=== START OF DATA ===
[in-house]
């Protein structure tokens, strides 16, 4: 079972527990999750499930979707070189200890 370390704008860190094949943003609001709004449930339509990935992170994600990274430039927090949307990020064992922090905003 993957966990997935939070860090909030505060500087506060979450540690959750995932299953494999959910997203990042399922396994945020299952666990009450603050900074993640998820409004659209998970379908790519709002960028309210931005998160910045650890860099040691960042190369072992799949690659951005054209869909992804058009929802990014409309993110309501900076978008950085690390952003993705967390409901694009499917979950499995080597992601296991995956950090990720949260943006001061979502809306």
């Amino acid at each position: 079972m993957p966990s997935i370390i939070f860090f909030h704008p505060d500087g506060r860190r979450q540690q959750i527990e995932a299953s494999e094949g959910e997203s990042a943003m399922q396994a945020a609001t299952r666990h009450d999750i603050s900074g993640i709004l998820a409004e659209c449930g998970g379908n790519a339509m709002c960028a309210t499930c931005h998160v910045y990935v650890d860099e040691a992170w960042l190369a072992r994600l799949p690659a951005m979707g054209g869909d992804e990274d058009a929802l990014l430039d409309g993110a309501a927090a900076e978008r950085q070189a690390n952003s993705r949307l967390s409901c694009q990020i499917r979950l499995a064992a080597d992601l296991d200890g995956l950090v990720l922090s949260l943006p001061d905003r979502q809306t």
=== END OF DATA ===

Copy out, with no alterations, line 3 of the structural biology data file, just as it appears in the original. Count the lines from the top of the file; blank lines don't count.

């Amino acid at each position: 079972m993957p966990s997935i370390i939070f860090f909030h704008p505060d500087g506060r860190r979450q540690q959750i527990e995932a299953s494999e094949g959910e997203s990042a943003m399922q396994a945020a609001t299952r666990h009450d999750i603050s900074g993640i709004l998820a409004e659209c449930g998970g379908n790519a339509m709002c960028a309210t499930c931005h998160v910045y990935v650890d860099e040691a992170w960042l190369a072992r994600l799949p690659a951005m979707g054209g869909d992804e990274d058009a929802l990014l430039d409309g993110a309501a927090a900076e978008r950085q070189a690390n952003s993705r949307l967390s409901c694009q990020i499917r979950l499995a064992a080597d992601l296991d200890g995956l950090v990720l922090s949260l943006p001061d905003r979502q809306t």